Field of Science

Whither goes the Field Museum of Natural History?

The Chi-town Trib greeted us this morning with the news that the FMNH was aiming to reduce its curatorial and research staff, and refocus its mission, to deal with budgetary realities.  Unfortunately it takes quite a curatorial effort to deal with 25 million natural history and cultural specimens, and budgetary problems beset many institutions these days especially here in Lincolnland.  Such big collections must be curated, and used, or they begin to wither away, and this makes you wonder whither goest such an institution?  TPP has responsibility for a relatively small natural history collection, under 100,000 specimens, and it is quite a task.  Thank you, thank you, volunteers and interested students!  Our collection has a simple mission to function in support of teaching; the collection only makes modest contributions to science, although plans are to improve its importance for evaluating conservation efforts locally.  Large collection based research has largely passed out of the research realm at academic institutions because most academic administrators see museums and other collections as "rat holes into which we pour our money" (direct quote of a former president).  Big scale collections research only remains viable at a few museums and botanical gardens, and as a result, this is where floristic and taxonomic studies and other such large scale research must be done.  One wonders what the new director, formerly a university president, has in mind when he says these cuts are a means of narrowing and refocusing the FMNH's mission.  When major collections fall into disuse they begin to get treated as "dusty attics of junk", a foreshadowing of their over all demise.  Collections are of little value if they aren't being used for research and education.  The details have not been forthcoming as yet, but this news is rather ominous and will not be greeted optimistically within the scientific community.  The status and scientific standing of this research institution is in jeopardy and they have a unique role that is not duplicated at academic institutions.  Should you wish to sound off, here's an online petition, but without knowing the details, it strikes TPP as a bit knee-jerk, although the worst is anticipated.  A few years ago Fairchild Tropical Gardens did a similar thing; their trustees decided research was expensive so their botanical staff was "retired".  Fairchild remains a pretty place to visit, but as a prominent botanical garden, it is a shadow of its former self.  Is this the future of the FMNH?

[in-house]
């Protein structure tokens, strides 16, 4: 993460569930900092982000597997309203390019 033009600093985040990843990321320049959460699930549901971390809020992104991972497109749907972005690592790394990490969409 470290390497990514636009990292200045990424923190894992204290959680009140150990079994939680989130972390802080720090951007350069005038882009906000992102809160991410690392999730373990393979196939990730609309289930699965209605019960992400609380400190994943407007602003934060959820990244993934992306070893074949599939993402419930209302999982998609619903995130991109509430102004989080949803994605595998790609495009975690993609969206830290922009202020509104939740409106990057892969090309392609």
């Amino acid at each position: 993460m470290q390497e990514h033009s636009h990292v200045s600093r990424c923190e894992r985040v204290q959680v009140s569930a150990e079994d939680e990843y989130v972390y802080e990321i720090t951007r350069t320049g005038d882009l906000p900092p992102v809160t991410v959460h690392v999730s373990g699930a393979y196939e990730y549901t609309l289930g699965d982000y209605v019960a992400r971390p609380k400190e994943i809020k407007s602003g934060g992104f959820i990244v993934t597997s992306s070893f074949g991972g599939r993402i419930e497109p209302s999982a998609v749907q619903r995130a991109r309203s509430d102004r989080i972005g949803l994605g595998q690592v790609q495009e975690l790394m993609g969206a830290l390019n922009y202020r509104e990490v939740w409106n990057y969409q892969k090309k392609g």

2 comments:

Justin Tungate said...

Don't they know that new species are often found packed away in the vaults of museum collections? Some species are found decades later and are only known from that one specimen.

The Phytophactor said...

You gots to think like an admin. Where's the money in new species?